April, 2016 Archives



by thegooddoctor in 100 Words

Mrs. Hoover knelt in front of me, a gesture reserved for the quietest of her preschool students.

“What do you want to be when you grow up?” she repeated.

I knew what I would become, but it had nothing to do with wanting or wishing. My fate felt solid, and it vied for my attention.

I tried to ignore the itch.

Even at a young age I knew that it would be dangerous to provide details.

“It doesn’t matter what I want to be, only what I am becoming,” I recited, the scales on my ankle yearning to be scratched.

From Guest Contributor Sarah Vernetti


After Midnight

by thegooddoctor in 100 Words

After midnight, we climb the cemetery fence.

The sky is black as ink, but Gordy’s brought a flashlight. He’s been out of juvie for two days now.

I follow him to the far corner of the plot, wind brushing my clothes like ghosts.

“This is it,” he says.

His dad’s name is on the headstone along with this year’s date, him having died while Gordy was locked up.

I’ve seen the stripes on Gordy’s back, his broken nose, of course, but when Gordy takes out a sledge hammer, winding up, I grab his arm, saying, “Do that and he wins.”

From Guest Contributor Len Kuntz

Len is a writer from Washington State, an editor at the online magazine Literary Orphans, and the author of I’M NOT SUPPOSED TO BE HERE AND NEITHER ARE YOU out now from Unknown Press. You can also find him at lenkuntz.blogspot.com


The Appointment

by thegooddoctor in 100 Words

“But everything looks so tired and worn here.”

“You were the one who wanted to come to Paris to die.”

“Doesn’t everybody?”

I took her hand and pointed. “There it is. That’s the café.”

We pushed through the crowd at the door and found a table for two.

“Everyone here looks so old,” she said.

“Except for that beautiful girl at the bar.”

“Madame et monsieur. Vous desirez?”

“Do you speak English?”


“Who is the beautiful girl at the bar?”

“That is Death.”

“But I thought Death was…”

“Monsieur, the older one gets the more beautiful Death becomes.”

From Guest Contributor Reynold Junker



by thegooddoctor in 100 Words

Billy had never been drunk before. That’s why he didn’t feel much pain.

The stars above were bright.

The runt of the family, he’d run off from the farm and joined the ranchers. They had gone to the saloon.

The strumpet at the bar had smiled at him. After his seventh whisky she winked.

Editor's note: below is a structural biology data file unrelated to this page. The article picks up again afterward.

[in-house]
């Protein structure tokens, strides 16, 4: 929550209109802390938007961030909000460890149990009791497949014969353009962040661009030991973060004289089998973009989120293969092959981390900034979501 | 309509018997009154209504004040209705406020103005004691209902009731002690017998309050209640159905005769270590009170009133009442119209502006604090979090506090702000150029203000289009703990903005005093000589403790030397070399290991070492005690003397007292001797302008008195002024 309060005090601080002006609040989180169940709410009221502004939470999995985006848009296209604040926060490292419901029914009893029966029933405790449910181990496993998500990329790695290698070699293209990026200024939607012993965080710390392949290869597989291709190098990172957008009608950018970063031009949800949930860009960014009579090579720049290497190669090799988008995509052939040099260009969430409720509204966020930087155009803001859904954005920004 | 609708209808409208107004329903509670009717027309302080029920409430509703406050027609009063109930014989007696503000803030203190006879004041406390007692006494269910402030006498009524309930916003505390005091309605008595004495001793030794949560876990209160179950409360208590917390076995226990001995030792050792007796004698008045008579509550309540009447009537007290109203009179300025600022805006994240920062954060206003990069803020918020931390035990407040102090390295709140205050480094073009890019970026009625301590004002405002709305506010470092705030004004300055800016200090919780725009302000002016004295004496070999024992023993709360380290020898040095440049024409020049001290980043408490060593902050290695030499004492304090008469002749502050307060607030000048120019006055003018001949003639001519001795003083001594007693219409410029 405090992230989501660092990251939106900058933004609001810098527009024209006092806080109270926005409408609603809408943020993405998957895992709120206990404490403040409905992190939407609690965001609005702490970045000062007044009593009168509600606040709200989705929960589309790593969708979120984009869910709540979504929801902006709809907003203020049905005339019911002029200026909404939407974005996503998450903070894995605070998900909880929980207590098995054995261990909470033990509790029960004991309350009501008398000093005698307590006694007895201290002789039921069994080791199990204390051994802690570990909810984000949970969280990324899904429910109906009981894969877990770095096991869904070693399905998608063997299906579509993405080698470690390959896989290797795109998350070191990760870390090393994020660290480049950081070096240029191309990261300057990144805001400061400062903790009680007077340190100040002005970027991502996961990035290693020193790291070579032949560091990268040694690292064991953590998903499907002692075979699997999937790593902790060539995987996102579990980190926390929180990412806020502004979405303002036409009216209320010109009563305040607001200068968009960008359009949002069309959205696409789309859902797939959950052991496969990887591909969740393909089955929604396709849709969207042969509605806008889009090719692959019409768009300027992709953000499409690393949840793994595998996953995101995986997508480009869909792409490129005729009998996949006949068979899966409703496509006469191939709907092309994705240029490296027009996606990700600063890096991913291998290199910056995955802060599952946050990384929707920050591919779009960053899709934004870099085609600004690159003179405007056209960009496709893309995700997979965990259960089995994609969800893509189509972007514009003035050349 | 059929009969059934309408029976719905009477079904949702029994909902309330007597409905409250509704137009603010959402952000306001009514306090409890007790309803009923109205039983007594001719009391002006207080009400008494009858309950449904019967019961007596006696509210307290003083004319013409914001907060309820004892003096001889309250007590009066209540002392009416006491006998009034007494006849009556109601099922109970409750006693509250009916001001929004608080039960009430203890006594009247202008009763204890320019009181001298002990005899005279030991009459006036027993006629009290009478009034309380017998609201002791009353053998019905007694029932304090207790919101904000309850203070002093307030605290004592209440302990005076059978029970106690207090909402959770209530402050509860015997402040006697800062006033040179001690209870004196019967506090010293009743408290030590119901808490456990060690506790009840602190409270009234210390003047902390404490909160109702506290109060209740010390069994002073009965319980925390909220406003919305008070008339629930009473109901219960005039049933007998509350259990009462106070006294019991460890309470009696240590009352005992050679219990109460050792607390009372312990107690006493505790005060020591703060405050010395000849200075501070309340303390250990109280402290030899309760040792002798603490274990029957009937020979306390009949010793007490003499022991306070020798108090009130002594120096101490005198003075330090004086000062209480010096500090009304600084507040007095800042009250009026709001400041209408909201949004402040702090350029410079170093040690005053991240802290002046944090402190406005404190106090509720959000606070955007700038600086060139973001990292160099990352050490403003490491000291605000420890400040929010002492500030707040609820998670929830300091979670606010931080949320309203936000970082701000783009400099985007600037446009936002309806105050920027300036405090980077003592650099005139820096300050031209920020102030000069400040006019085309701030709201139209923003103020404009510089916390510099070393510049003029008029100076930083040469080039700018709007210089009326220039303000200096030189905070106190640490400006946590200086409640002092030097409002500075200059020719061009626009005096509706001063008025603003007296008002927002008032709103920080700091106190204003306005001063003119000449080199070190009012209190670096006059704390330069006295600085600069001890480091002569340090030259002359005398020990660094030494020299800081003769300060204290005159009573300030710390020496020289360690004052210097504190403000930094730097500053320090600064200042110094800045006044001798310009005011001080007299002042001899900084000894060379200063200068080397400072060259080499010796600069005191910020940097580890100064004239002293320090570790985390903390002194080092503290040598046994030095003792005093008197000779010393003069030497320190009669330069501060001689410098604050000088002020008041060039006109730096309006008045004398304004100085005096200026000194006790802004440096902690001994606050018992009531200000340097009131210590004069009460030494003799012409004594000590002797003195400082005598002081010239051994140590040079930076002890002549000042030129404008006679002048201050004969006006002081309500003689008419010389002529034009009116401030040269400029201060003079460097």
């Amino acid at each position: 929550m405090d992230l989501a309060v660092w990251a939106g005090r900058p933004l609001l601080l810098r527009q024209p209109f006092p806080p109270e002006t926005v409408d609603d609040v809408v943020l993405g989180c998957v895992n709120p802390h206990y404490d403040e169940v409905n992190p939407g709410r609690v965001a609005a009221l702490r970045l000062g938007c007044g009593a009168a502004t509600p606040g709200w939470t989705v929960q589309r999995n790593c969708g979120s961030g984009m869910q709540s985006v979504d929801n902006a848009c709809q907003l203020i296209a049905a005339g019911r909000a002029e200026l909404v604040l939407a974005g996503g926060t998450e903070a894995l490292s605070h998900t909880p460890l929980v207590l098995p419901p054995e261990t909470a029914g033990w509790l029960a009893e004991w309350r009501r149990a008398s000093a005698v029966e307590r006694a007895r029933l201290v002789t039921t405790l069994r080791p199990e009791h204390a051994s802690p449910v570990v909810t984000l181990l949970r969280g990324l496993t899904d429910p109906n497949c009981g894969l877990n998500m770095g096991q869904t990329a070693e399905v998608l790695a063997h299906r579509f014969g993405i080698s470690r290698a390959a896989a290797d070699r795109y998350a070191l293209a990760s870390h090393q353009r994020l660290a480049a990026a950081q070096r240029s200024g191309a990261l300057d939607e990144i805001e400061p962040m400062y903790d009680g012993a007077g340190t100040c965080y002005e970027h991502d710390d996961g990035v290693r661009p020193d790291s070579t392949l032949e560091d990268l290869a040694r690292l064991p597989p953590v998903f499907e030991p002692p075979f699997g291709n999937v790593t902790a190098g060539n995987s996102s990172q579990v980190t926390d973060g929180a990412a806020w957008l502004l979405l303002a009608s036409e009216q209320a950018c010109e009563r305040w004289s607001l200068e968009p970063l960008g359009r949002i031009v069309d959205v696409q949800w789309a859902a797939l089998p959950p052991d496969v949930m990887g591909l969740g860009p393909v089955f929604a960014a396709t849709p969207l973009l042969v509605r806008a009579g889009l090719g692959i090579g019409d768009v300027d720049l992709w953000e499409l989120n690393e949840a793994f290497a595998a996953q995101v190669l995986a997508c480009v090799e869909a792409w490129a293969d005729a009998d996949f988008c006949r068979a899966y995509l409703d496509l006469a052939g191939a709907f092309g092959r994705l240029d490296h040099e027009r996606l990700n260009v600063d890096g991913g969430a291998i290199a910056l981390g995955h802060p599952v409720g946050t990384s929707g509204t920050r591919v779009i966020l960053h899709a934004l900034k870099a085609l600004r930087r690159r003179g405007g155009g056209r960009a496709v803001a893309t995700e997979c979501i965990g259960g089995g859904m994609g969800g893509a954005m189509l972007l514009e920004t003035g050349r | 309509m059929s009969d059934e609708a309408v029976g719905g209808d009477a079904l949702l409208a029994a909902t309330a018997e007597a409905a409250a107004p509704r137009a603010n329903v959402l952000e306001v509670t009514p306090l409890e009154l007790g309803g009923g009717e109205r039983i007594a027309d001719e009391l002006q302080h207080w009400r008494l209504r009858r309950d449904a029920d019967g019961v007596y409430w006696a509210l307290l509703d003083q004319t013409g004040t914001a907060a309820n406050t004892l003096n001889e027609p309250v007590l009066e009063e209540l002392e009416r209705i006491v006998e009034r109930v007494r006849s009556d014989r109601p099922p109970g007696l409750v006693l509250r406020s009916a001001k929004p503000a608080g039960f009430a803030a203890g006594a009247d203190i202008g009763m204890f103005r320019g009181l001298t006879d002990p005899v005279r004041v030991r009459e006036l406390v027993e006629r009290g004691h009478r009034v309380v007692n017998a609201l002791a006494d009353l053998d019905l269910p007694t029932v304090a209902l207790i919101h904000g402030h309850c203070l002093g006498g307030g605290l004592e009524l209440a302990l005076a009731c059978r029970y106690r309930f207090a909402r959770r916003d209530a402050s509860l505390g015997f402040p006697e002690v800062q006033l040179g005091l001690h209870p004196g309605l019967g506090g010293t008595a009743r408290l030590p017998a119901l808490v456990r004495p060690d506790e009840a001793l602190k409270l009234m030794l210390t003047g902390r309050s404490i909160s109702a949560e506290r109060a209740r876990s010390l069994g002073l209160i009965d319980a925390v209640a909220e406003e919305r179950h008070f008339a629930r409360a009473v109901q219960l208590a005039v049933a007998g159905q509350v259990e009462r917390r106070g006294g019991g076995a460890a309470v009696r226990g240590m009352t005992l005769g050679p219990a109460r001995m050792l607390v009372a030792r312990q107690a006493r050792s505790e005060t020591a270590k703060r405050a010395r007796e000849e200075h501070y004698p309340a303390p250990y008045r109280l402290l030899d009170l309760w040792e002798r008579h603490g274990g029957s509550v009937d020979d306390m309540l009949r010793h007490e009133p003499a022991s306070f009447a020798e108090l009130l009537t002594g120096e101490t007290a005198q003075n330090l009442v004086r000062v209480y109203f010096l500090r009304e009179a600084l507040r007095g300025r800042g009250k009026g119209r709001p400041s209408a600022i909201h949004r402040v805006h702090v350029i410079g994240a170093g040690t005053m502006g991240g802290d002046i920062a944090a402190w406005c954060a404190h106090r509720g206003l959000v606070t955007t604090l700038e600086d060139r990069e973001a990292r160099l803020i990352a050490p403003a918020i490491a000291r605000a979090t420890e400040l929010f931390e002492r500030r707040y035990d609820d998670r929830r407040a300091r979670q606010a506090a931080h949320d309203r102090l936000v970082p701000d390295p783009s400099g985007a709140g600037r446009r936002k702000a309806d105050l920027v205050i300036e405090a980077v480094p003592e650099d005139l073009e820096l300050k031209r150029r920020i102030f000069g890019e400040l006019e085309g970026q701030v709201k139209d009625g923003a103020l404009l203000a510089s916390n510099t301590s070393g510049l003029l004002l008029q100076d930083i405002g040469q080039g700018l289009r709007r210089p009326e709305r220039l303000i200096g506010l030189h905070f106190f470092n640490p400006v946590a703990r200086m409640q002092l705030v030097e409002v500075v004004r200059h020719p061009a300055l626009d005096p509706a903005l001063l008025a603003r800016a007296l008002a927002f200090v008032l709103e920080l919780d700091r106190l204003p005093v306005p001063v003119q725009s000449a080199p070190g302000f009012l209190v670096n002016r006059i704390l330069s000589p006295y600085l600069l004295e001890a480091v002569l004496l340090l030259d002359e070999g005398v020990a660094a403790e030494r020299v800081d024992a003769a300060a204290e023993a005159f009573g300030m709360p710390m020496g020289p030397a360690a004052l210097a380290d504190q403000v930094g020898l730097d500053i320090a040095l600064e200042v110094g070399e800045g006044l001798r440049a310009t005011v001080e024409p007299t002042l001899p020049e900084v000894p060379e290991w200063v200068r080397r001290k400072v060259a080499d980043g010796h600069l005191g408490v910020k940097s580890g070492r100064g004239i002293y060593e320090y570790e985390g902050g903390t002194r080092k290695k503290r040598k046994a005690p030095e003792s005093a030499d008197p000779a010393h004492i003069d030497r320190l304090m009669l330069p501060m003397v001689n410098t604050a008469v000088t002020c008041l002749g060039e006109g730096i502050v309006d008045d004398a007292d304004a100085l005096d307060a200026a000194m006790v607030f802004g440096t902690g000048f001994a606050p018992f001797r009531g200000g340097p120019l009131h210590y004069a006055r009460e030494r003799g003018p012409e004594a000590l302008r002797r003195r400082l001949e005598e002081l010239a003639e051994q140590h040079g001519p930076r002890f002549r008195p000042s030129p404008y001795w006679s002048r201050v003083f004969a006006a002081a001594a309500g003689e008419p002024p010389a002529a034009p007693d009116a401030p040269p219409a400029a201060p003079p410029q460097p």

Billy felt like a man. He was somebody.

“Move over boy,” the stranger said.

Billy stood his ground. There were words, then the challenge.

Outside, Billy got shot in the chest. Alone, he lay dying.

Tomorrow they would bury him. A nobody in a nobody’s grave.

From Guest Contributor Ian Fletcher

Ian is originally from South Wales. He studied English Literature at Oxford University many years ago. He currently lives in Taiwan with his family and is a high school teacher there. He has also been a freelance writer for over 12 years, writing articles for Taiwanese educational textbooks. He has had short stories published in various genres on Short-story.me, Schlock! Webzine, Schlock! Bi-Monthly, Anotherealm, Under the Bed, and in anthologies by Horrified Press and Rogue Planet Press. He is an Affiliate Member of the Horror Writers Association.



by thegooddoctor in 100 Words

Only a motorcyclist knows why a dog sticks his head out a car window, he thought. A perfect day for a road trip. 79 degrees, cloudless blue sky, divorce finalized, and the new girlfriend’s boobs felt terrific against his back. The speedometer needle inched past 105mph. Miles of Nevada Highway 50 stretched into the horizon.

The auditory bliss of an unmuffled V-Twin’s howl was joined, and subsequently replaced, by a symphony of mechanical annihilation. 1200 feet and sixty-five seconds later, a cloud of pink mist, feathers, chrome, plastic, aluminum, steel, and leather came to rest.

The desert’s natural silence prevailed.

From Guest Contributor Edward Yoho

Edward recently earned an MFA in Writing from Lindenwood University. According to his spirit guide/favorite professor, the title of his thesis, Science Fiction, Sarcasm, and Other Profane Oddities, accurately reflects his writing aesthetic. Edward’s previous publication credits include an essay and a fiction story in Potluck Magazine.